Leali has labored successfully to attract a young (but not only young) regional audience, to manage and record newly emerging Italian talents (of Soriano’s 15 jazz days, he says eight are devoted to rising musicians sitting in with American veterans), to exhibit works by a coterie of jazz photographers (he complains his activities have otherwise been ignored by Italy’s jazz journalists) and to develop local sponsors. He has enlisted a beer company and grappa bottler, and the Apple store in Vitebo, closest big city to Soriano. All performances are free, Tuscia in Jazz receiving some funds from the central Italian government but more from town councils in the fest’s locations. Leali says all the towns prosper from the tourists who come to listen.
Surely Italy has other attractions besides jazz, but it should be instructive to would-be jazz promoters anywhere that hot ‘n’ cool music of the moment stirs up interest to complement the Etruscan tombs, well-preserved frescoes and picturesque architecture of the past. Jazz in Italy doesn’t fight with the laid-back atmosphere so much as enrich it. The music has real roots there now, and they’ve existed quite a while — Francesco Martinelli reported there is a vase from centuries B.C. depicting an African pygmy blowing a trumpet-like horn. Better yet, jazz in Italy because of programs like Soriano’s and Siena’s will have a future (Jazz at Lincoln Center’s director of programming Antonio Ciacca was in Soriano, performing on piano but also taking notes on who to present) which, naturally, everyone will want to hear.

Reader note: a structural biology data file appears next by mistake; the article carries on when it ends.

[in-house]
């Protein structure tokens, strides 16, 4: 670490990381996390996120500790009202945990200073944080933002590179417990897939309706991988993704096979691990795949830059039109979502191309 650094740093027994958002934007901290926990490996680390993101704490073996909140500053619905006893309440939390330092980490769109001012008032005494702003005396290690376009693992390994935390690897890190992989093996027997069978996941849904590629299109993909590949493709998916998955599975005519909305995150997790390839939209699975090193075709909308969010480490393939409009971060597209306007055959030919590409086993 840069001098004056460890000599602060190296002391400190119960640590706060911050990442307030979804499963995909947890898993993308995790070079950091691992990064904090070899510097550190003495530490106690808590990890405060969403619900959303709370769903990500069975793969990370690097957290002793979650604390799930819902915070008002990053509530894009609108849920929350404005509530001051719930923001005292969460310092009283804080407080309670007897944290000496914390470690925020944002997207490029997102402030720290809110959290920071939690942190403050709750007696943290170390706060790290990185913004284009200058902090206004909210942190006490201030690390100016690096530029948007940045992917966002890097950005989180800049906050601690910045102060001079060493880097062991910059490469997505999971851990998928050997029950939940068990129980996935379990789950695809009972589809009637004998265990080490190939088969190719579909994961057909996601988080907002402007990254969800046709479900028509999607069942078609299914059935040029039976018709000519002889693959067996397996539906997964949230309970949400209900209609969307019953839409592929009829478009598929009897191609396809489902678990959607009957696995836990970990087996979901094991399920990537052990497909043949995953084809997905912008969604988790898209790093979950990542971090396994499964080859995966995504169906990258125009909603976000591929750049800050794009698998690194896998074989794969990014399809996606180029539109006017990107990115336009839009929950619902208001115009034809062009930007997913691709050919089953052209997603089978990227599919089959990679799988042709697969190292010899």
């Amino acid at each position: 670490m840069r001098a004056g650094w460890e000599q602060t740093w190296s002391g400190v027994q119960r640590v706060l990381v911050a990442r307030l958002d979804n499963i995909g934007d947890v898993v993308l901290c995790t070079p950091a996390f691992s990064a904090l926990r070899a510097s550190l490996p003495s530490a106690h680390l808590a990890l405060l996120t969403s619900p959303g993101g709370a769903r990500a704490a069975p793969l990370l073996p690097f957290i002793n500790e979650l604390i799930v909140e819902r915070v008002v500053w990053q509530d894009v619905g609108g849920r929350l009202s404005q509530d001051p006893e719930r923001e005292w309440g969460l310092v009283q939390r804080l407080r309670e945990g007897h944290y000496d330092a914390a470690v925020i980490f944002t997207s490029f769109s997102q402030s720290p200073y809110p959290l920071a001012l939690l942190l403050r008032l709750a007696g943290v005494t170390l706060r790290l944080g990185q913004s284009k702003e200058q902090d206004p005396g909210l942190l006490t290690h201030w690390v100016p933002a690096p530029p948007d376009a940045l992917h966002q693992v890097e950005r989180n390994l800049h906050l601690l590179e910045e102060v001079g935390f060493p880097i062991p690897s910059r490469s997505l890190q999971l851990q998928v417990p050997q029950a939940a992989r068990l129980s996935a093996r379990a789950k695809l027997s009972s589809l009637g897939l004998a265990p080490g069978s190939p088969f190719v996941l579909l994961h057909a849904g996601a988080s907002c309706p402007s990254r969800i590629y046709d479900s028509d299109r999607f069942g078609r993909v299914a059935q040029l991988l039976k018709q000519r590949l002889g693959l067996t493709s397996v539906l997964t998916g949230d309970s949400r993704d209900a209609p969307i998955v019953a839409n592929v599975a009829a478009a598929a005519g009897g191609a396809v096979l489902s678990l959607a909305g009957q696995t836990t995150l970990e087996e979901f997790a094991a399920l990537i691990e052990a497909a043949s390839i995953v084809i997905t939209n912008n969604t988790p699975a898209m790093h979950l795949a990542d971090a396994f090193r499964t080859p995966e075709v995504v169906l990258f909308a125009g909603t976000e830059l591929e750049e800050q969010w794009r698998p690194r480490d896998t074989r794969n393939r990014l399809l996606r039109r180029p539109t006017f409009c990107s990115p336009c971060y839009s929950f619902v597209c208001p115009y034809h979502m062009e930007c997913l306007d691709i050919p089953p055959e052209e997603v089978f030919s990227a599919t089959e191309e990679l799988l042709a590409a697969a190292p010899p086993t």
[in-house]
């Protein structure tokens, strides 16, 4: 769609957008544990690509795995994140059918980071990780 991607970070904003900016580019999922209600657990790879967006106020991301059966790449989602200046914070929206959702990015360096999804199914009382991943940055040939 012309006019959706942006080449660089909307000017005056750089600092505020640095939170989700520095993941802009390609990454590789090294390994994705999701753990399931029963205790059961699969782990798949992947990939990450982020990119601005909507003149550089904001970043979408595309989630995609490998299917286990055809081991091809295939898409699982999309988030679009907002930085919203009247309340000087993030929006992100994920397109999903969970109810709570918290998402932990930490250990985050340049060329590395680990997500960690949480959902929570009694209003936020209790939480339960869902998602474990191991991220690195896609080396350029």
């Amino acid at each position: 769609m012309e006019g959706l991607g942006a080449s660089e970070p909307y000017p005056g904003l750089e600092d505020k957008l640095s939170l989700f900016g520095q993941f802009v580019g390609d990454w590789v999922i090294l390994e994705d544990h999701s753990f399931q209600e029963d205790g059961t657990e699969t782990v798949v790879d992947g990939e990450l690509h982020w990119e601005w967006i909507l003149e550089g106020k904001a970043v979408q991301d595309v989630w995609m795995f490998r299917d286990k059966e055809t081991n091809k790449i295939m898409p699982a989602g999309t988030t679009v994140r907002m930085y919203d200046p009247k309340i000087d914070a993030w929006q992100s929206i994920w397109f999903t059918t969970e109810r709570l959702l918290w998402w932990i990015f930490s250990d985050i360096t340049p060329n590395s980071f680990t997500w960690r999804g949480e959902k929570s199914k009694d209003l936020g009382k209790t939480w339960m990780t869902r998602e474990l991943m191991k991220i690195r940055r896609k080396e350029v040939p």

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  1. tom says